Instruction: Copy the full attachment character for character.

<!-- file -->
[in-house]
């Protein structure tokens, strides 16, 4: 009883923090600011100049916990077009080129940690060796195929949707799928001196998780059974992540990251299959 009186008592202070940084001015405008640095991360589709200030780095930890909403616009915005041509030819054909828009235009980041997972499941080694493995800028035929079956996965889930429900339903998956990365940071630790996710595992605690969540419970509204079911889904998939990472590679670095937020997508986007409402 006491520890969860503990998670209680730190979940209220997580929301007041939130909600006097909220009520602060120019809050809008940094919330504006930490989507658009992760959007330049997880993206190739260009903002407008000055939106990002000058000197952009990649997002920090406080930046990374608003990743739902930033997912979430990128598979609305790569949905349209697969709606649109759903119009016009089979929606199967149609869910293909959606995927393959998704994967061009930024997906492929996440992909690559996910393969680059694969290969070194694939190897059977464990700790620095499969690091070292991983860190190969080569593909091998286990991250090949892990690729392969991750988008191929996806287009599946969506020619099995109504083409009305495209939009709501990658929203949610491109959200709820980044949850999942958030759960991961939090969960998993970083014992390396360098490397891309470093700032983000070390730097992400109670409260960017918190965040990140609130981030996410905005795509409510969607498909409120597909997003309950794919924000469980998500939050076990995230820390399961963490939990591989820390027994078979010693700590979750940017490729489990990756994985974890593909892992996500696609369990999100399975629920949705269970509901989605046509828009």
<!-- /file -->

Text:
[in-house]
């Protein structure tokens, strides 16, 4: 009883923090600011100049916990077009080129940690060796195929949707799928001196998780059974992540990251299959 009186008592202070940084001015405008640095991360589709200030780095930890909403616009915005041509030819054909828009235009980041997972499941080694493995800028035929079956996965889930429900339903998956990365940071630790996710595992605690969540419970509204079911889904998939990472590679670095937020997508986007409402 006491520890969860503990998670209680730190979940209220997580929301007041939130909600006097909220009520602060120019809050809008940094919330504006930490989507658009992760959007330049997880993206190739260009903002407008000055939106990002000058000197952009990649997002920090406080930046990374608003990743739902930033997912979430990128598979609305790569949905349209697969709606649109759903119009016009089979929606199967149609869910293909959606995927393959998704994967061009930024997906492929996440992909690559996910393969680059694969290969070194694939190897059977464990700790620095499969690091070292991983860190190969080569593909091998286990991250090949892990690729392969991750988008191929996806287009599946969506020619099995109504083409009305495209939009709501990658929203949610491109959200709820980044949850999942958030759960991961939090969960998993970083014992390396360098490397891309470093700032983000070390730097992400109670409260960017918190965040990140609130981030996410905005795509409510969607498909409120597909997003309950794919924000469980998500939050076990995230820390399961963490939990591989820390027994078979010693700590979750940017490729489990990756994985974890593909892992996500696609369990999100399975629920949705269970509901989605046509828009």